Earlier this month eight judges of the Court of Appeals for the Third Circuit blocked enforcement of a federal gun control law in two cases involving Pennsylvanians convicted of non-violent misdemeanors many years ago, invoking the Second Amendment’s right to bear arms. The appeals court affirmed lower court decisions upholding the constitutional right of Daniel Binderup and Julio Suarez to possess firearms despite the fact that they are barred by federal statute from doing so. Seven other judges of the appeals court thought the Second Amendment should never be applied on a case-by-case basis to convicted individuals, and proposed that the federal statutory bar should determine the constitutional issue. The 174-page appellate decision in Binderup v. Holder has been widely reported but only in the most general terms, and not always entirely accurately.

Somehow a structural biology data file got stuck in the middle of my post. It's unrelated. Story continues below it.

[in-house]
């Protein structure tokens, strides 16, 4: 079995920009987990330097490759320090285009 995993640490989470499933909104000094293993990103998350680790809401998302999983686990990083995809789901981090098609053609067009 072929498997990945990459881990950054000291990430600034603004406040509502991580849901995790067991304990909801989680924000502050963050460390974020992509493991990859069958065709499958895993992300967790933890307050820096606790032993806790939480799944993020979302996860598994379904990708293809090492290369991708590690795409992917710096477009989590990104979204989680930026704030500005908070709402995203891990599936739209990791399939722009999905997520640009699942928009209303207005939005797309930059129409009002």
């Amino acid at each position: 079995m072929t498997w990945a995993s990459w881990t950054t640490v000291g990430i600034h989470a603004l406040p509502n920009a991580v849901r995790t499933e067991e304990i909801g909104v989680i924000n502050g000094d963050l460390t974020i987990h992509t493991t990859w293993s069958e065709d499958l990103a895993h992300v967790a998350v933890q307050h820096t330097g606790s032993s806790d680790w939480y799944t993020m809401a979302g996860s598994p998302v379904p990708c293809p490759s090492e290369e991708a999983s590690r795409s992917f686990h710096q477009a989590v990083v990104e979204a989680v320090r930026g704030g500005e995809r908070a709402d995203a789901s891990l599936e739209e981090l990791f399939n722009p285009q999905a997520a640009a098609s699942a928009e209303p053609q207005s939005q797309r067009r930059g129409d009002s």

Other as-applied Second Amendment challenges to firearms dispossession statutes are percolating through the courts. For example, Hamilton v. Palozzi will be argued next month in the Fourth Circuit, offering another opportunity for a court to hold that people convicted of non-violent crimes should not lose their firearms rights, there under a state dispossession statute rather than a federal one. Because the constitutional issues may shortly be before the Supreme Court for resolution, it seemed worth taking a closer look at the Binderup holding.